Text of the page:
So, exactly how has Boston's food scene changed?
As the chef and co-owner of two popular South End restaurants, Toro and Coppa, Jamie Bissonnette has been testing his diners with nose-to-tail cooking for years. With a James Beard award under his belt, he’s had a huge influence on the city's scene, particularly in the way we think about cured meats.
“Boston is such a great city for food," he says. "Many of the talented sous-chefs and chefs de cuisine of the last generation [have now opened] their own spots. There is a great community in our industry, but the sense of collaboration and support among chefs in Boston is the best I've seen in any city.”
Not only are local chefs evolving, it appears the diners are, too. Consumers are taking more of an interest in how food gets to their plate (hence the whole farm-to-table trend and organic food movement). This new level of curiosity leads to a demand for higher-quality dishes. But to Matt Jennings, chef of Downtown's prominent Townsman, this is also something that's quintessentially Boston: expecting the absolute best and accepting nothing less. “Bostonians have no problem telling you when they disagree with what you’re doing as a chef or restaurateur," he says. "We are New Englanders, after all. We’re the first to celebrate our hometown heroes when they succeed, and the first to call them out when they fail -- or we feel like they're failing us."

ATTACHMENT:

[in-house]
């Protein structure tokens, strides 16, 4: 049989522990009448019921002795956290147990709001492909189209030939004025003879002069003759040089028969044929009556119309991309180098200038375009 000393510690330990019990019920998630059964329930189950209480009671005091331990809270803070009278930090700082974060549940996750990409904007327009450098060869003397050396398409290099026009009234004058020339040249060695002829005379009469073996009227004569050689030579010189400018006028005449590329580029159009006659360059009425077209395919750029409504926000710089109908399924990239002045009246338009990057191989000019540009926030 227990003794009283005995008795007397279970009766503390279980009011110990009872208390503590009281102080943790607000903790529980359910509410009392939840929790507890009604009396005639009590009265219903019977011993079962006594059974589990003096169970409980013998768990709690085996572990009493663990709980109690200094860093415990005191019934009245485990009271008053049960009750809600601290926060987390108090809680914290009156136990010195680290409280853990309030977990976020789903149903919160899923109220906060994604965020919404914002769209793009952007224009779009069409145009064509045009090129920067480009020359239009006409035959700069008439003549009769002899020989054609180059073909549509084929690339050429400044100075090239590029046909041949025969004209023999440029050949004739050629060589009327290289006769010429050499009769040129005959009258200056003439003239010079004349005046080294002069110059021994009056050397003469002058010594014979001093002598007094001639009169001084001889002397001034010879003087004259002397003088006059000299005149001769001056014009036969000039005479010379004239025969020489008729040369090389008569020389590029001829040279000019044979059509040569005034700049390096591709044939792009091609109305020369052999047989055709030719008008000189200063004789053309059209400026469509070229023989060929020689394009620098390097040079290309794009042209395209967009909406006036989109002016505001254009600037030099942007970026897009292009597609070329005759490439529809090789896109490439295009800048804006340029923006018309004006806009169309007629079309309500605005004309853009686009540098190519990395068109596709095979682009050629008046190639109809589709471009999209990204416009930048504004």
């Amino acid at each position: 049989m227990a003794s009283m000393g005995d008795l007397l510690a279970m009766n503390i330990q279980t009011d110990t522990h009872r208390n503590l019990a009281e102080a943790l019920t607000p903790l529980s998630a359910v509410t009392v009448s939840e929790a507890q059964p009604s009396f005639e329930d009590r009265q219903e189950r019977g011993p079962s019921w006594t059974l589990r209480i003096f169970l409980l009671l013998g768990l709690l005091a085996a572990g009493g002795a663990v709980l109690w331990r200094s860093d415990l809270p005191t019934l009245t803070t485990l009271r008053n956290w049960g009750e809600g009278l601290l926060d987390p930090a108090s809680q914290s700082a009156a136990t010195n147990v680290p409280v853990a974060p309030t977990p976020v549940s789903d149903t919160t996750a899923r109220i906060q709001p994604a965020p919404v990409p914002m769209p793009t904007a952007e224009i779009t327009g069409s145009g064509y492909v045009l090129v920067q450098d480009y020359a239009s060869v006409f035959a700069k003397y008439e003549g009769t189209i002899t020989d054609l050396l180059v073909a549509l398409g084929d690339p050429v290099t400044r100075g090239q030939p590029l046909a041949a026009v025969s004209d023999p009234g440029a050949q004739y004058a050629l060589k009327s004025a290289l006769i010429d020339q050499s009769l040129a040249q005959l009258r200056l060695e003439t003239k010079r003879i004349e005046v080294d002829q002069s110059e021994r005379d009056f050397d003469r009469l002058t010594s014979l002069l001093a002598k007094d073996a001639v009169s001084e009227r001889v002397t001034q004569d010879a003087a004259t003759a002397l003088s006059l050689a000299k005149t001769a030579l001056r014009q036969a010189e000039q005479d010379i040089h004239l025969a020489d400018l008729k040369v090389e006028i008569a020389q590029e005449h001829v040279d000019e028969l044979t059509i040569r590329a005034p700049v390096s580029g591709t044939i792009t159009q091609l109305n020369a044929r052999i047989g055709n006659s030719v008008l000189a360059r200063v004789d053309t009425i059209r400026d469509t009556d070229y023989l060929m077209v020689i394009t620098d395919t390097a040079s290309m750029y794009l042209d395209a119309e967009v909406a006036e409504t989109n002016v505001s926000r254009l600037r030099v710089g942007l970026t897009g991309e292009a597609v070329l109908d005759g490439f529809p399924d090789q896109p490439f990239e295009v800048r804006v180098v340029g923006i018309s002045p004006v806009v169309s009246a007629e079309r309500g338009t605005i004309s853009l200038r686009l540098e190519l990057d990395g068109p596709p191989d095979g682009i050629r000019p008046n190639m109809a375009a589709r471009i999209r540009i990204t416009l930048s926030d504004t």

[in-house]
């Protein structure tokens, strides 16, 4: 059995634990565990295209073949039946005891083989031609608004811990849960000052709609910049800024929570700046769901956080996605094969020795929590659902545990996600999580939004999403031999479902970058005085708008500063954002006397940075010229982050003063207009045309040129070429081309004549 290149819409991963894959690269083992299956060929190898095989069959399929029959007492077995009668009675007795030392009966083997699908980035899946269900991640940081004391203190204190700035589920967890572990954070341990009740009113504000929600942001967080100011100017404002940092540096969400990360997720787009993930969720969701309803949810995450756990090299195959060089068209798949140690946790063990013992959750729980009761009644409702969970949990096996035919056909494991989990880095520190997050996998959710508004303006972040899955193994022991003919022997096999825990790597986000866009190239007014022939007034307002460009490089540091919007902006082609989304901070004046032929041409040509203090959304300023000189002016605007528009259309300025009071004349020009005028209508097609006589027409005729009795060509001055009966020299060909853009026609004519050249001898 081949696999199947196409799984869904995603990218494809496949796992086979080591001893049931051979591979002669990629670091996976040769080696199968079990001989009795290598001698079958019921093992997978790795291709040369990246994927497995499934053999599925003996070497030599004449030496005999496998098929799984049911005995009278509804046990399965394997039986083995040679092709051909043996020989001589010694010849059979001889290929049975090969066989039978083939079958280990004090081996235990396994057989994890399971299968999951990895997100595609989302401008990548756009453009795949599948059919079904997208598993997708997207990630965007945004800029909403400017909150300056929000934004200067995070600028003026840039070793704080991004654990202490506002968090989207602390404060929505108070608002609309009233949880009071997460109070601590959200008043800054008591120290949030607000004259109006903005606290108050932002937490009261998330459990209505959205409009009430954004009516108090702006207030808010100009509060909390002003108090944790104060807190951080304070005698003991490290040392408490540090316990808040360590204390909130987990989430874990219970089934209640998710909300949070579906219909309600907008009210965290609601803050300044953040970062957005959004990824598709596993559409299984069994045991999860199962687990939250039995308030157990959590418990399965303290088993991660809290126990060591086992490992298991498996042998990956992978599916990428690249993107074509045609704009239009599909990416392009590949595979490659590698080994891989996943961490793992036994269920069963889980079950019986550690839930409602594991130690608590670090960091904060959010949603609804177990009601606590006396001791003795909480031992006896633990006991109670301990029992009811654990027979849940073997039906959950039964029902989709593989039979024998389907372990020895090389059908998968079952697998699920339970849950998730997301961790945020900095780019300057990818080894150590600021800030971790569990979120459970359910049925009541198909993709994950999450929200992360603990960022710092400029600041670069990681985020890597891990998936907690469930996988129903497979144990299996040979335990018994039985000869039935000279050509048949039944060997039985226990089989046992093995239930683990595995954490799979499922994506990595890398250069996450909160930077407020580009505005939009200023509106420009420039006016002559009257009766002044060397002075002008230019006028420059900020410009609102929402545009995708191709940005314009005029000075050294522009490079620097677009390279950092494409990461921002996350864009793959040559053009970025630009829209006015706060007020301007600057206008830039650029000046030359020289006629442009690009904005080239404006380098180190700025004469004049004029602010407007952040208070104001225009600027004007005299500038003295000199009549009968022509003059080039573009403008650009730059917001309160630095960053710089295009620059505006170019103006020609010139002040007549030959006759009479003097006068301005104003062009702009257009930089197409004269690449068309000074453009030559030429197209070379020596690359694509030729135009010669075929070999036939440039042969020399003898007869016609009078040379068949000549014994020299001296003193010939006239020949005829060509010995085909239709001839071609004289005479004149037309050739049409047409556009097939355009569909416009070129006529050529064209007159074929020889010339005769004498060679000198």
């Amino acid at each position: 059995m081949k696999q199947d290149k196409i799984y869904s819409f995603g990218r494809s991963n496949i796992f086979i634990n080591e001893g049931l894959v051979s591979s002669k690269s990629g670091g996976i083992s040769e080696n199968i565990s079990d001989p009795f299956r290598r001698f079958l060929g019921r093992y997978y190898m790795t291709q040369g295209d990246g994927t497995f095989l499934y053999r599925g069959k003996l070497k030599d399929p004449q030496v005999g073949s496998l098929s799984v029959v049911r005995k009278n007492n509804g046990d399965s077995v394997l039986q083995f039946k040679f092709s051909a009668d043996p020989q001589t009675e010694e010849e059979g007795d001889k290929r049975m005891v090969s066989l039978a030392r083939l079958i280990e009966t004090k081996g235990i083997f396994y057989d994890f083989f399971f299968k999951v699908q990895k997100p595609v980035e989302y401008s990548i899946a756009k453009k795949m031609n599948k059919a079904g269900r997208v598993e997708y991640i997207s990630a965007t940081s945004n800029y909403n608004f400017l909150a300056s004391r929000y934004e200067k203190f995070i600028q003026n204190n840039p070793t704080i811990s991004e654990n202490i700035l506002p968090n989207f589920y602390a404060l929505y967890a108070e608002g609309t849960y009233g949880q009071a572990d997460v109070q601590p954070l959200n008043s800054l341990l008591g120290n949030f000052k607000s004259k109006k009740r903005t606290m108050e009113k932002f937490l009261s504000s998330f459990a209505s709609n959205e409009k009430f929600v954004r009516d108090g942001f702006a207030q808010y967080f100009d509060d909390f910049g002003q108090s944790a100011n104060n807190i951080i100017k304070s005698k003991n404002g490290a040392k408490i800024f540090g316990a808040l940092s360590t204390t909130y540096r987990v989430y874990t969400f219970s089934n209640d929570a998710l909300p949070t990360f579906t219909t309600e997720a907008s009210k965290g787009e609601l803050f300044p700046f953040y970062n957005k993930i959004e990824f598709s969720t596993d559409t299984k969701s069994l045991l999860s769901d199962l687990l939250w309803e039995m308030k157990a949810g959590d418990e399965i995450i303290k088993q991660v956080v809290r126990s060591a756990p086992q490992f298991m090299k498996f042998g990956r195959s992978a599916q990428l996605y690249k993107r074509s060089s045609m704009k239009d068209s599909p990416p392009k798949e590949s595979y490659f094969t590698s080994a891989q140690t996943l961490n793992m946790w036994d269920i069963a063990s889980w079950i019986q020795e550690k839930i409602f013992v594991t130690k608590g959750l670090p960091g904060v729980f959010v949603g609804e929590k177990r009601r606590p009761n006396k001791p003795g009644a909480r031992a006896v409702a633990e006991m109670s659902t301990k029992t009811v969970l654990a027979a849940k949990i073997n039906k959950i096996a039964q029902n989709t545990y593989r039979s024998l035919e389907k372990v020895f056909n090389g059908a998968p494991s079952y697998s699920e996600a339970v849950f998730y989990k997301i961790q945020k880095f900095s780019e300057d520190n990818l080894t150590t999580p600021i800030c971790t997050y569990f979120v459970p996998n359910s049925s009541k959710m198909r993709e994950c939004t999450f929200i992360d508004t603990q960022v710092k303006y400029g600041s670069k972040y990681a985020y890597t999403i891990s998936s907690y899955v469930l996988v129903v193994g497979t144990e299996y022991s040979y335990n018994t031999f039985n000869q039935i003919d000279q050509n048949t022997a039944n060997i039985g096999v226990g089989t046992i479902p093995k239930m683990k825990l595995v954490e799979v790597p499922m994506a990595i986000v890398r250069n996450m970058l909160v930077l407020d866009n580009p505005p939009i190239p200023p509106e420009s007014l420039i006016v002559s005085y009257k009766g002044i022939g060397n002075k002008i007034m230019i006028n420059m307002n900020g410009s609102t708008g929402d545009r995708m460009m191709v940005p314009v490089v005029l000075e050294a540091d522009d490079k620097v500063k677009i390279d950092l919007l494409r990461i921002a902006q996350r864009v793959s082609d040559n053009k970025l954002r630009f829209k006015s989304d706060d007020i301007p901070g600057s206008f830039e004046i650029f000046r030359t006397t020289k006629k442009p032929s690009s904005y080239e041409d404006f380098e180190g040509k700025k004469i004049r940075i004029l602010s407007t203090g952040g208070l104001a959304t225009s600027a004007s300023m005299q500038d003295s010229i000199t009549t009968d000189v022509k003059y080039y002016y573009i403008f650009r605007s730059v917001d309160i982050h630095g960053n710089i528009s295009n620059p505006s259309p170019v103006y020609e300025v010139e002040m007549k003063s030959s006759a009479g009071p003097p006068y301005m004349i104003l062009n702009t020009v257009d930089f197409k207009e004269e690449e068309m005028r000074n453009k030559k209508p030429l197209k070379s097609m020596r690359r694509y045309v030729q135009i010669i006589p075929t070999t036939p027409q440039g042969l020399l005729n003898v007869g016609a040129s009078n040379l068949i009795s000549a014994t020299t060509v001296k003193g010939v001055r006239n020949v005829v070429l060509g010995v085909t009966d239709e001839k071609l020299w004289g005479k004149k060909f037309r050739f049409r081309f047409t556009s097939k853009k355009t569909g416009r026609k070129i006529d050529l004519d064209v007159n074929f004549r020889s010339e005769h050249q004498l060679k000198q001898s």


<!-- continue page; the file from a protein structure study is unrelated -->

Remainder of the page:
It's true. In the land of Harvard University, MIT, and [ENTER BELOVED BOSTON SPORTS FIGURE HERE], how can we expect anything less than perfect? (Despite whether it's led to some unfortunate stereotypes.)
Point blank: Bostonians have been pushing their chefs to create inventive, diverse, and above-average cuisine... and it looks like they're listening. This has led to better restaurants and an overall shift in the dining experience.
Now, the rest of the country is (finally) taking notice.